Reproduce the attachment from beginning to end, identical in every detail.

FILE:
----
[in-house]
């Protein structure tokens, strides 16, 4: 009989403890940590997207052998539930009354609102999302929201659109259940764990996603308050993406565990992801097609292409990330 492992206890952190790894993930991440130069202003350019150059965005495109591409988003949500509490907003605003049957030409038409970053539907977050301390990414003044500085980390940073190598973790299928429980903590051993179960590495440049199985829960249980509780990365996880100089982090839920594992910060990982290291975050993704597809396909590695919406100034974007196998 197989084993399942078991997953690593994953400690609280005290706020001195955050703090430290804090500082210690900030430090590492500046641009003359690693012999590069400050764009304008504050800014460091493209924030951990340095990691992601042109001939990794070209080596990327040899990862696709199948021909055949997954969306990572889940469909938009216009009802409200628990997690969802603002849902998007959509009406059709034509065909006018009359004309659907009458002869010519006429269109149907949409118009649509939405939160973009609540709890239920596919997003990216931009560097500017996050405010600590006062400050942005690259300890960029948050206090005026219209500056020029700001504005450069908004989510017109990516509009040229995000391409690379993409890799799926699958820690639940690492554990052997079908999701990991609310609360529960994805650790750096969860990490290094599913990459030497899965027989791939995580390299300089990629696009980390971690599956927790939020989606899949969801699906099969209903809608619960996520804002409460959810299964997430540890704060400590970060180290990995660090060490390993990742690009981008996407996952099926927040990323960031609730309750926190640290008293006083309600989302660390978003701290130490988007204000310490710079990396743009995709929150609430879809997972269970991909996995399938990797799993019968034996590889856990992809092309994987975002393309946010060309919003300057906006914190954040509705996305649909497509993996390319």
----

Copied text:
[in-house]
């Protein structure tokens, strides 16, 4: 009989403890940590997207052998539930009354609102999302929201659109259940764990996603308050993406565990992801097609292409990330 492992206890952190790894993930991440130069202003350019150059965005495109591409988003949500509490907003605003049957030409038409970053539907977050301390990414003044500085980390940073190598973790299928429980903590051993179960590495440049199985829960249980509780990365996880100089982090839920594992910060990982290291975050993704597809396909590695919406100034974007196998 197989084993399942078991997953690593994953400690609280005290706020001195955050703090430290804090500082210690900030430090590492500046641009003359690693012999590069400050764009304008504050800014460091493209924030951990340095990691992601042109001939990794070209080596990327040899990862696709199948021909055949997954969306990572889940469909938009216009009802409200628990997690969802603002849902998007959509009406059709034509065909006018009359004309659907009458002869010519006429269109149907949409118009649509939405939160973009609540709890239920596919997003990216931009560097500017996050405010600590006062400050942005690259300890960029948050206090005026219209500056020029700001504005450069908004989510017109990516509009040229995000391409690379993409890799799926699958820690639940690492554990052997079908999701990991609310609360529960994805650790750096969860990490290094599913990459030497899965027989791939995580390299300089990629696009980390971690599956927790939020989606899949969801699906099969209903809608619960996520804002409460959810299964997430540890704060400590970060180290990995660090060490390993990742690009981008996407996952099926927040990323960031609730309750926190640290008293006083309600989302660390978003701290130490988007204000310490710079990396743009995709929150609430879809997972269970991909996995399938990797799993019968034996590889856990992809092309994987975002393309946010060309919003300057906006914190954040509705996305649909497509993996390319």